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Ambitious Original Opera ‘Cassandra’ Offers Timely Message of Truth and Resistance

Three students stand on stage during Cassandra dress rehearsal

Shelby Billups '20 (center) assumes the titular role of Cassandra, a mortal granted the power of prophecy by Apollo, but doomed to never be believed. Photo by Tristan Alston '22

When Professor of Music Tom Whitman ’82 and Alexander Griswold Cummins Professor of English Literature Nathalie Anderson decided to collaborate on an original opera, the fifth of their partnership, they knew they wanted to create something that students would find relatable.

The result is an ambitious, student-driven, and interdisciplinary work entitled Cassandra: A Chamber Opera in Two Acts, which premieres in Lang Concert Hall on Friday, Dec. 6 at 8 p.m. and will also be staged on Sunday, Dec. 8 at 7:30 p.m. Both events are free and open to the public.

In 2018, at the suggestion of Professor of Classics and Philosophy Grace Ledbetter, Whitman dove into the tragedies of the ancient Greek playwright Aeschylus. He found Cassandra, a minor character in the play Agamemnon, to be of particular interest.

The mortal Cassandra is cursed by Apollo with an ironic gift after she spurns the god: She is given the power of prophecy, but doomed to never be believed. Cassandra accurately predicts the fall of her homeland, Troy, and the death of herself and her captor, Agamemnon, though her warnings go unheeded.

“I thought this was something that would be really resonant for the student body right now, for them even more so than people my age,” says Whitman. “They're really consumed by climate change and other issues where many people can see what’s coming and many other people refuse to believe it.”

“Cassandra’s circumstance—to speak the truth but never be believed—seems especially significant in our era of ‘fake news’ and the #MeToo movement,” adds Anderson. “Tom and I wanted to show the difficulty of that dilemma, but we also wanted to demonstrate the crucial importance of witness and testimony.”

Orchestra plays during rehearsal of Cassandra

Led by conductor Shira Samuels-Shragg '20, the chamber ensemble will play an original score composed by Whitman based on Anderson's libretto. Photo by Tristan Alston '22.

Anderson, who also worked with Whitman to create The Royal Singer: A New Children’s Opera for Swarthmore students in 2015, turned the kernel of an idea into a fleshed-out libretto, which was given to Whitman as he began to compose the musical score.

“The language in the libretto Nathalie has written is poetic and lyrical, but it feels fresh,” says Associate Professor of Theater K. Elizabeth Stevens, who is directing the production. “It doesn’t feel stilted and ancient, but rather relatable and modern.”

Once the libretto and score were finished, students took the baton and ran with it during weekly rehearsals throughout the semester.

Shira Samuels-Shragg ’20, a music major from Los Angeles, Calif., is tasked with conducting the nine-person chamber ensemble and has the added challenge of interpreting music that was never previously played by real instruments.

“I was really starting from scratch,” says Samuels-Shragg. “Tom sent me the MIDI recordings for reference, but I actually tried not to use those at first because I wanted to build the score in my head and with a piano, like he had done.”

On stage, Shelby Billups ’20 assumes the titular role and is countered by Omar Camps-Kamrin ’20, who performs double-duty as Cassandra’s antagonistic brother, Helenus, and her nemesis, Agamemnon, in both acts of the opera. In total, the chorus is composed of 15 singers, many of whom have prepared for the role through vocal coaching and participation in groups like Garnet Singers.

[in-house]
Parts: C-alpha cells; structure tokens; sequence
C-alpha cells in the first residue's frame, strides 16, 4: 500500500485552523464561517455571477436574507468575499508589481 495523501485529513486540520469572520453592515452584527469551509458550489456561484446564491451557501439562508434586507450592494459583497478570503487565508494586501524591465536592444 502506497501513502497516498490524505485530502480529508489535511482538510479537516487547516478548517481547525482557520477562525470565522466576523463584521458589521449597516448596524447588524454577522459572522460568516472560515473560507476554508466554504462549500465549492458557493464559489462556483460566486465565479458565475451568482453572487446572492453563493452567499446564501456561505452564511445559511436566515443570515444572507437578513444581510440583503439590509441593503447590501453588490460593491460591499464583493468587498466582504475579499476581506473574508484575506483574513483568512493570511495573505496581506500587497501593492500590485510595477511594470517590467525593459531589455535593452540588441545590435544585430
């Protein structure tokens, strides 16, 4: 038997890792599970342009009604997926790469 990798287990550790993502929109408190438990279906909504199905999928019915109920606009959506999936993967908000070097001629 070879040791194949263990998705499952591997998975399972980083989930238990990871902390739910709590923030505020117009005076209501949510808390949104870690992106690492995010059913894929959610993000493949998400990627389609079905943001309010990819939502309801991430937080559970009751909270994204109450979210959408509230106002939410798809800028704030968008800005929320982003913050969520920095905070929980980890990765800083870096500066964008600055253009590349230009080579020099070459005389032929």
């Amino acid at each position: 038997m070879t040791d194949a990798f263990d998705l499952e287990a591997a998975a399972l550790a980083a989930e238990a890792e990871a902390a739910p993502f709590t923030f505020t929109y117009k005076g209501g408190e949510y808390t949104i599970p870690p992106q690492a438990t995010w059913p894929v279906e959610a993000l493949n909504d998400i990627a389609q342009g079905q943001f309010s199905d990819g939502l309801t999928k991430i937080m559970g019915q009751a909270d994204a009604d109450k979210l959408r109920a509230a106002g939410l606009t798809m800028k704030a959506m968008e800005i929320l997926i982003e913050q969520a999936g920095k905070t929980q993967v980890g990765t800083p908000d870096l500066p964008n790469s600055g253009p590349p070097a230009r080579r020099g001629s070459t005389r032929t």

“It’s been amazing getting to know the story of Cassandra and see how the music underscores it,” says Billups, a psychology major from Henderson, Md. “Getting into the mindset of a character like Cassandra, who goes through so much over the course of the story, was challenging. She’s mocked, ignored, and captured, but still manages to stand firm and speak her truth. To portray such a character has been a privilege.”

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With many moving parts and collaboration among academic departments across campus, additional support from the President’s Office is helping students, faculty, and staff bring Cassandra to life on a grand scale. Photo by Tristan Alston '22

With so many moving parts and collaboration among academic departments across campus, additional support from the President’s Office is helping students, faculty, and staff bring Cassandra to life on a grand scale.

“This is a unique opportunity for students in the performing arts to come together and create something that crosses departmental boundaries in ways that illuminate each other,” says Whitman. “That’s what opera can do, but it’s an expensive endeavor so we’re thankful for the support of the President’s Office.”

Overall, the cast and crew hope that audiences will leave Cassandra: A Chamber Opera in Two Acts with an appreciation for the rigorous preparation and dedication of all involved and challenged perspectives on the nature of victimhood, bravery, and truth.

“I want them to have a great time, as well as have a chance to think about the themes and issues the opera addresses, and maybe come away with a new or more nuanced view,” says Camps-Kamrin, a music major from New York, N.Y. “In terms of lasting impression, I play a nasty twin brother and a very evil emperor, so I’ll be all right if the impression of me as those characters isn’t quite as enduring.”

Performances of Cassandra: A Chamber Opera in Two Acts will take place in Lang Concert Hall on Friday, Dec. 6, at 8 p.m. and Sunday, Dec. 8, at 7:30 p.m

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